Review – XCOM: Chimera Squad (Part 2)

In part 1 of my review of XCOM: Chimera Squad, I talked about my experience of playing the game to completion for the first time and looked at the general strokes of how the game was different to its predecessors. In this version, I want to focus more on the actual mechanics of the game.

Changing the Formula

I’m going to try and avoid doing what most people on the internet do in these circumstances and just whine about how “they’ve changed everything”. I want to look at some of the biggest changes and talk about the advantages and disadvantages more objectively.

Cast of Characters

So, instead of the roster of randomly generated (and disposable) soldiers, there is a small cast of pre-defined characters that can join your squad. This removes all of the customisation features that were one of the main things that got you invested in your procedural soldiers. They also don’t die, which is weird because losing soldiers is a key part of the XCOM experience! If any of your squad members die in a mission, it fails and you have to try again, but as long as they don’t bleed out, you’re fine.

This results in weird situations where you have to evacuate the combat area, which is swarming with enemy reinforcements, leaving two wounded soldiers behind, but they somehow end up on the vehicle with you, gravely wounded… it just doesn’t make a lot of sense. Even less so; the idea that a gravely wounded soldier can be back on their feet in two days, ready for the next mission!

There’s also some forced and failed attempts at characterisation and “banter” between the squad, but there’s no tension or character development or anything. Just clumsy exposition and what can only loosely be described as ‘humour’.

Breach Mode & Encounters

The main change is the structure of the combat missions. All missions consist of a series of encounters with ‘breaches’ in between them. This does make the combat quicker and more punchy, but removes a lot of the tactical decisions, like trying to get your squad into good high-ground positions, as well as any tension, stealth or exploration that you might have undertaken previously. The squad takes cover automatically too, it would be nice if you got to specify where each unit went after the breach has happened.

I do see the appeal. Being able to take out high priority targets and catching your enemies unawares, getting a chance to take them out before they get into cover etc. is kinda cool. However, you already had this with ambushes in the previous game.

Also, because every mission plays out the same way, it doesn’t matter how random and varied the environments are, the gameplay starts to feel very samey very quickly. Not helped by the fact that there seem, particularly in the early game, to always be the same selection of enemies in every encounter, depending on which investigations you choose to undertake (i.e. those f***ing Guardians with their f***ing shields!).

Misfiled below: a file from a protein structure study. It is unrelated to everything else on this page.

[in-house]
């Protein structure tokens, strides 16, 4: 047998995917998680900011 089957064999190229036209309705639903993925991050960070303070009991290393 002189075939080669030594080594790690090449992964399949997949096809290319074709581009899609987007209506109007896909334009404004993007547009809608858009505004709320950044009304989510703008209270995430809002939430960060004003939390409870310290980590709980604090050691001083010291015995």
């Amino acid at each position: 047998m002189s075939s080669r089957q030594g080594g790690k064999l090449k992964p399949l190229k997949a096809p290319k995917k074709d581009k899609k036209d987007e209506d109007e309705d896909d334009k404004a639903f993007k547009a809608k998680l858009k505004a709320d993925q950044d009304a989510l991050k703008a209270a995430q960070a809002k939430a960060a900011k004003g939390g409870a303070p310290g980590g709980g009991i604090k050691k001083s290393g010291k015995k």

In its favour, you can learn how to make good use of the system. You quickly learn to take out aggressive enemies first, because they will injure your soldiers, and to take out enemies near your entry point so your people can get into cover safely and minimise the risk of being flanked. There is some skill to it, it just takes a bit of getting used to.

If these breaches only occurred on one in five missions, and/or if you could tell on the world map that a mission was going to include breaches in advance, then that would add some variety, but it soon wears out its welcome when it is the only option.

There’s not a lot of point in managing ammo or completing objectives, as your agents reload and most objectives complete automatically once you clear the room. I’ve rarely needed to ‘collect the evidence’ or whatever before the turn counter counts down.

Turn List

Additionally, all of the units take turns, rather than each team taking it in terms, making it more like initiative rolls in D&D. This, again, removes a lot of the tactical decisions, as you can’t switch between units to take advantage of positioning or combos.

Capture or Kill

You always have the option to subdue a character, rather than killing them, which grants additional intel, one of the in-game currencies. This is one of the few areas where they’ve added strategic depth, rather than subtracting it. Again, however, there are logical issues; if you knock someone out and then evacuate while enemy reinforcements are still arriving, how do you recover the unconscious bodies?

Final Thoughts

The new XCOM games were already simplified versions of the tactical gameplay of their predecessors. Some people didn’t like it (as evidenced by the numbers of fans of the Long War mod, which I found tedious), but I thought they struck a perfect balance between complexity and depth. With Chimera Squad, it feels like they’ve oversimplified things and created a watered-down and less engaging version of the XCOM experience. It doesn’t really feel like the same game, though as it’s a spinoff, I suppose there’s no reason why it should have to. If you’re willing to learn how the new stuff works and adapt to it, there is some fun to be had.

I would definitely be interested in seeing some of the experimental features added to future XCOM games, but only if they are added alongside the more traditional gameplay features (and executed in a way that actually makes logical sense in the context of the story!).

I’m not sure if I’d recommend this game to fans of the series, or anyone else for that matter, but it has been interesting to take part in Firaxis’ little experiment.